Hilarious and heart-breaking, five girls from Fort William take Edinburgh by storm and return more in tune with themselves than the singing competition they went there for in the first place.
|Screenplay:||Alan Sharp, Michael Caton-Jones|
|Cast:||Tallulah Greive, Abigail Lawrie, Marli Siu, Sallly Messham, Rona Morison, |
Eve Austin, Kate Dickie
Set 25 years ago, our ladies stand at the banks of the river, shoulder to shoulder in white dresses, facing away from us towards the Scottish Highlands to create a scene purity, serenity and innocence. But that’s boring. And our ladies know it, being far more interested in creating scenes of a sexual nature in rebellion of their repressed surroundings.
With the Statue of the Virgin Mary guarding the entrance to Our Lady of Perpetual Succour High School, Fort William, no wonder the spice lassies’ excitement for a forthcoming trip to Edinburgh (for a singing competition, but who cares about that anyway) is palpable.
We follow Orla (Tallulah Greive), Finnoula (Abigail Lawrie), Kayla (Marli Siu), Manda (Sally Messham) and Chell (Rona Morison) as well as Kay (Eve Austin) on a rollercoaster ride of self-discovery and acceptance as much as breaking bad habits and making new ones. Greive is wonderful as Orla, a cancer survivor who wants to shake off the pity or sacredness others place on her for a life less burdensome. She is the emotional centre but to say she has the leading role would be a disservice to the core five part ensemble. She isn’t the leader of the pack (nor is anyone else) but she does come first among equals.
Finnoula, the mother hen, and Manda, the free spirit, best friends since childhood, have their strongest of bonds tested by the adventure of city life, opportunities of adulthood and divergence in identity, events that were bound to come sooner or later with this trip proving to be the catalyst for change. Kayla, the singer, wants to break free of the band (whose new name she hates with a passion) and go solo while Chell, the lost child, is trying to find her way after the loss of her father.
All of them hold a grudge against Kay, the posh one, for her wealthy, well-connected life now and probably forever, except this is only a perception due to the secret she is keeping, as Finnoula, despite her initial hostility as the most protective, comes to realise after making the time and effort to get to know her properly. While there will always be five, a sixth member of the pack becomes a welcome addition.
With a smart screenplay by Alan Sharp and Michael Caton-Jones (whom also directs), ‘Our Ladies’ juggles multiple narratives across three acts, home and away and home again, with each gathering more depth as they progress while maintaining a high gag rate. Happily, the story doesn’t finish with their time in Auld Reekie. It enters its most bittersweet act due to what our heroines take with them as they return home to their ‘real’ lives having been able to escape its cloisteredness for even just a short while.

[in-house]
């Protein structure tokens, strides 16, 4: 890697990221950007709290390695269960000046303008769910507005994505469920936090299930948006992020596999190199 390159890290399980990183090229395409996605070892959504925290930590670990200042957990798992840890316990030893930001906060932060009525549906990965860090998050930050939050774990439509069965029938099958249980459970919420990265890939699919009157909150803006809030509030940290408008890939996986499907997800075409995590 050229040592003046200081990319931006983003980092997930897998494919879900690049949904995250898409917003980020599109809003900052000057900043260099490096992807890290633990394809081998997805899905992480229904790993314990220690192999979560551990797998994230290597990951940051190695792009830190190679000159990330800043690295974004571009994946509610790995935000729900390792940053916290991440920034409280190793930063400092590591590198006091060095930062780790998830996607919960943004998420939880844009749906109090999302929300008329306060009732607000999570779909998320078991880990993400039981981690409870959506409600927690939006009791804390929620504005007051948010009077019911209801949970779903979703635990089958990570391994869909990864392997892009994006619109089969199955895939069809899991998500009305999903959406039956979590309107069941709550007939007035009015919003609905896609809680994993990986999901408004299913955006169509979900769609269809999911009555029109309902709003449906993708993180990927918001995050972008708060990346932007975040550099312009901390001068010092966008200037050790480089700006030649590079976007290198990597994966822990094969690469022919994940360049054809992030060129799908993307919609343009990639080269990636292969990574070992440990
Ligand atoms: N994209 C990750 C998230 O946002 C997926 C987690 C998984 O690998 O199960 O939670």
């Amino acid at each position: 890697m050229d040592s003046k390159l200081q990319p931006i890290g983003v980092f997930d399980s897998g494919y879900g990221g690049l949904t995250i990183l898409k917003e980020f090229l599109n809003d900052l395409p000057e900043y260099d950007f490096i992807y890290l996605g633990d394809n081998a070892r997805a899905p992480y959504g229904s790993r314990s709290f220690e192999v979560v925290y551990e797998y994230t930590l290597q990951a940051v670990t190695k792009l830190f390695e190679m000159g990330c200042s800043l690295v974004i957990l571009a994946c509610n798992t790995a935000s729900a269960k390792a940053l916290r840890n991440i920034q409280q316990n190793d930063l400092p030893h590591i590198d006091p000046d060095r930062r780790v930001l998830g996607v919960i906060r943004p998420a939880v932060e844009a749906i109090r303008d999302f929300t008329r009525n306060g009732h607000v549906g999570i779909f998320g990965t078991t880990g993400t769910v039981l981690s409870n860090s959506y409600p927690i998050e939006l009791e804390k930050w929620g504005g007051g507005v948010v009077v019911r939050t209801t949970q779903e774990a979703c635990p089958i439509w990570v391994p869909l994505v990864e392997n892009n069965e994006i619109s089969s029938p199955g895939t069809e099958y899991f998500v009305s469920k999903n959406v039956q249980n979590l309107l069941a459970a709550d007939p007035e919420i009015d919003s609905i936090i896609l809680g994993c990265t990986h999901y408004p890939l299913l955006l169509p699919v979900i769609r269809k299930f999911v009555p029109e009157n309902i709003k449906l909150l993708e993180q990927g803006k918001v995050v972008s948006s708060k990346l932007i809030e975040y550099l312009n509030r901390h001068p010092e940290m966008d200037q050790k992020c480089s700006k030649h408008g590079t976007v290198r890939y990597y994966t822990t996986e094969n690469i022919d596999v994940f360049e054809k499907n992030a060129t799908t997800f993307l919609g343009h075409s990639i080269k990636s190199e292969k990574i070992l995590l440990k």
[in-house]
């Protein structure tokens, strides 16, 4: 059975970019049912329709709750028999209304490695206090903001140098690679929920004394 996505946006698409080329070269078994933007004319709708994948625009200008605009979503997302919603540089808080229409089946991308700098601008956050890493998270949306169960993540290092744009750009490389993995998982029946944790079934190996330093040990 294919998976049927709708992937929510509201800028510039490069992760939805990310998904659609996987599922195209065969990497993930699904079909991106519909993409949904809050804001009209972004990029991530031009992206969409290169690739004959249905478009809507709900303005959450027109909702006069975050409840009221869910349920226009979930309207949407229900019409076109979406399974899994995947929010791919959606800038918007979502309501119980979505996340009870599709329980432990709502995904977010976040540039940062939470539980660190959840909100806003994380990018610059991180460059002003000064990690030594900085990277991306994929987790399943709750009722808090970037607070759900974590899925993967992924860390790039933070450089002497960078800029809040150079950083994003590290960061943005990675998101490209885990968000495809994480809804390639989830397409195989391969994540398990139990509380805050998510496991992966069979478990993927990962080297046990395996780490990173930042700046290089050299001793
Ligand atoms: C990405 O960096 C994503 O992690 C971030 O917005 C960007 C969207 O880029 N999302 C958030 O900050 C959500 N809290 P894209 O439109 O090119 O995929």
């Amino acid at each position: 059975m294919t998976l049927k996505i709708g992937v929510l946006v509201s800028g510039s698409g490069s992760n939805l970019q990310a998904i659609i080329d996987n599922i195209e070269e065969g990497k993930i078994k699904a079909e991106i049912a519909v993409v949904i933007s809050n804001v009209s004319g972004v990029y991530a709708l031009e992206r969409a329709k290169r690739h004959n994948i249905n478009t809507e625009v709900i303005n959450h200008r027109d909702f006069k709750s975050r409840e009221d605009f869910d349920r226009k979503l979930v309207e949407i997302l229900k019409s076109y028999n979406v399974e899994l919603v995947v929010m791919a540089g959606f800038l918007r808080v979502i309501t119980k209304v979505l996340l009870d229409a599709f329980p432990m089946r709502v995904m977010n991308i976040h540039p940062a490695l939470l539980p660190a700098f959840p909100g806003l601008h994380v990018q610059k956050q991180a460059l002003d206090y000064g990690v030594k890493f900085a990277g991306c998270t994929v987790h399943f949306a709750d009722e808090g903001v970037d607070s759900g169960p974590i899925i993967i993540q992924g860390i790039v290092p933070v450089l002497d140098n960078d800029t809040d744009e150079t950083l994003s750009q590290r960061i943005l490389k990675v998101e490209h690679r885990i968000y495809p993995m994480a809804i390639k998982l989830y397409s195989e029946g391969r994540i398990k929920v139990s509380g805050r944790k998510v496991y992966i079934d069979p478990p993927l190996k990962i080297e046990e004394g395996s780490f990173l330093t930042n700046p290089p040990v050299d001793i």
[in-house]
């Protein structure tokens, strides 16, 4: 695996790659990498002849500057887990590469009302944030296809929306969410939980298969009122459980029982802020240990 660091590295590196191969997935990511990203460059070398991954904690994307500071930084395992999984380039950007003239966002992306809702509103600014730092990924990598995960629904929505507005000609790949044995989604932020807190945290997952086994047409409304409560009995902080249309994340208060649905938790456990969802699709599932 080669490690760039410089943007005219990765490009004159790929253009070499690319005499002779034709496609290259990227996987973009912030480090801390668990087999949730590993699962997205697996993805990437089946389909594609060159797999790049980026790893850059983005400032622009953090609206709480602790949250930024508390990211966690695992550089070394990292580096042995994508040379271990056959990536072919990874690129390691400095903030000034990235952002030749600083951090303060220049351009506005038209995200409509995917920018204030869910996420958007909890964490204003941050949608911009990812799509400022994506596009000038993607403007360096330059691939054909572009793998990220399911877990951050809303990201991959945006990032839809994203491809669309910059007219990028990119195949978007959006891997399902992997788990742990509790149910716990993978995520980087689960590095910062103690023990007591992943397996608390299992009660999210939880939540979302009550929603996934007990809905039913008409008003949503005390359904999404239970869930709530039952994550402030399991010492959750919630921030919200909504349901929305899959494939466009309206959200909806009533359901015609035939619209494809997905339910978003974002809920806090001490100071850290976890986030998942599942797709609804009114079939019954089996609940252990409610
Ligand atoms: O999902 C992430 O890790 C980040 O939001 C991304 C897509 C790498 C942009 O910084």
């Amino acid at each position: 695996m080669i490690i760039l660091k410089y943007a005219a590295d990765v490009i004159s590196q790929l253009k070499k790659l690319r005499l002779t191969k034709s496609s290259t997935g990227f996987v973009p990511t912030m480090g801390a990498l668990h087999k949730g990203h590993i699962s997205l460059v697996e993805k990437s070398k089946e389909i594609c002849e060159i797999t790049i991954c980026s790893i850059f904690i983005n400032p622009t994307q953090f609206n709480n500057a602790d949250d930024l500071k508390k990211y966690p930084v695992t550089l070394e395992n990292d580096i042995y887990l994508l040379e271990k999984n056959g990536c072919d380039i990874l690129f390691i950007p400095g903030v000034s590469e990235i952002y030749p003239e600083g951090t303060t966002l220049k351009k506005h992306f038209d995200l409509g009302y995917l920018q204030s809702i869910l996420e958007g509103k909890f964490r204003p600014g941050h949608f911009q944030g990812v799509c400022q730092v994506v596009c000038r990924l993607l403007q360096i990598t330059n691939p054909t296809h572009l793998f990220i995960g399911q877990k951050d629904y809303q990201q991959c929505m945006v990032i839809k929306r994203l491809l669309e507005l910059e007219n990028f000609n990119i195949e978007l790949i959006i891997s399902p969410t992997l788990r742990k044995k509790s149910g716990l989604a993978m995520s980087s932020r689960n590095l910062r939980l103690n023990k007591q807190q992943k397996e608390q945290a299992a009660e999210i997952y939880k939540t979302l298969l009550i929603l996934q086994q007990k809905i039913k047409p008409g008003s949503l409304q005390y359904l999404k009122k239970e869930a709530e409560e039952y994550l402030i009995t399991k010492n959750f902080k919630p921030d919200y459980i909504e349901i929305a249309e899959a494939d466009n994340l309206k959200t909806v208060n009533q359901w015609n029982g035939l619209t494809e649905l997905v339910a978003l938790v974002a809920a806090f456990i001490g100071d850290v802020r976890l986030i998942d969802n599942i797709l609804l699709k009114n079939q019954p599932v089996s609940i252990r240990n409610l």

Adapted from the 1998 novel ‘The Sopranos’ by Alan Warner, ‘Our Ladies’ does for the girls’ coming-of-age what the 2020 black comedy ‘Get Duked’ did for the boys’; through the prism of a unique experience of The Duke of Edinburgh’s Award expedition whose originality alone demands a standing ovation. As does this.
Coincidentally, both films feature Dickie (again, only too briefly) as the straight (wo)man in a position of authority whose characters deserve greater development and freedom from their two dimensions. From the point of view of the young, however, she will barely register in their mind’s eye as a person worth caring about. And yet, despite this, Dickie makes us care.
If her haunting glare and ominous put downs in her never-ending quest for discipline are anything to go by, her Sister Condron (or condom, courtesy of our ladies, both funny on its own and symbolic of her restrictiveness) may have as much anger inside of her as The Nun from The Conjuring Universe. She worships at the altar of law and order and our ladies are her criminals that must be cleansed of impure thoughts. Spin off!
From the Gaelic Psalms of the sweeping, swirling mountain vistas to the gritty rock and smoke filled halls, clubs and flats, teenage angst, riots and free loving and never far away. Gloriously unheavenly and joyfully unfiltered, ‘Our Ladies’ is as much a tender and romantic comedy as an abrasive and scandalous one. Nobody should be having this much fun on Staurts Coaches.
While the sun is shining on our ladies in the prime of their youth, however brief, they’re loving every minute. And so are we.
“Forgive me Lord for being a lying wee cow.”
‘Our Ladies’ is in cinemas now.